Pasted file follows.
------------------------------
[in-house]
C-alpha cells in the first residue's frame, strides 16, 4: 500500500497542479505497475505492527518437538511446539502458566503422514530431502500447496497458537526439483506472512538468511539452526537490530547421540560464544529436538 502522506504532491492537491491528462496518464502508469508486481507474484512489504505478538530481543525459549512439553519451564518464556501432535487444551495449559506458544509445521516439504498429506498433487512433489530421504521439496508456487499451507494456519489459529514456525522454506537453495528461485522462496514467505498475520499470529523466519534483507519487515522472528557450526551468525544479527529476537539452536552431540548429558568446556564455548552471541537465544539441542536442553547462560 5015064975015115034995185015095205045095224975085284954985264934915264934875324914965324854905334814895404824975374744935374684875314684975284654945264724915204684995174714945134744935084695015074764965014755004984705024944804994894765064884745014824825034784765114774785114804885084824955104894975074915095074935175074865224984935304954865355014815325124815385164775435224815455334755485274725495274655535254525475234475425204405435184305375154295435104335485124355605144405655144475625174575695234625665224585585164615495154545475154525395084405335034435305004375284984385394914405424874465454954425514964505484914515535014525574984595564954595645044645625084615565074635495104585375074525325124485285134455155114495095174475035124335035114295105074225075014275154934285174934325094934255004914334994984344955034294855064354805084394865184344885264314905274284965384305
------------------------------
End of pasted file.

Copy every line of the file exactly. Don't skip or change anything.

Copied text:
[in-house]
C-alpha cells in the first residue's frame, strides 16, 4: 500500500497542479505497475505492527518437538511446539502458566503422514530431502500447496497458537526439483506472512538468511539452526537490530547421540560464544529436538 502522506504532491492537491491528462496518464502508469508486481507474484512489504505478538530481543525459549512439553519451564518464556501432535487444551495449559506458544509445521516439504498429506498433487512433489530421504521439496508456487499451507494456519489459529514456525522454506537453495528461485522462496514467505498475520499470529523466519534483507519487515522472528557450526551468525544479527529476537539452536552431540548429558568446556564455548552471541537465544539441542536442553547462560 5015064975015115034995185015095205045095224975085284954985264934915264934875324914965324854905334814895404824975374744935374684875314684975284654945264724915204684995174714945134744935084695015074764965014755004984705024944804994894765064884745014824825034784765114774785114804885084824955104894975074915095074935175074865224984935304954865355014815325124815385164775435224815455334755485274725495274655535254525475234475425204405435184305375154295435104335485124355605144405655144475625174575695234625665224585585164615495154545475154525395084405335034435305004375284984385394914405424874465454954425514964505484914515535014525574984595564954595645044645625084615565074635495104585375074525325124485285134455155114495095174475035124335035114295105074225075014275154934285174934325094934255004914334994984344955034294855064354805084394865184344885264314905274284965384305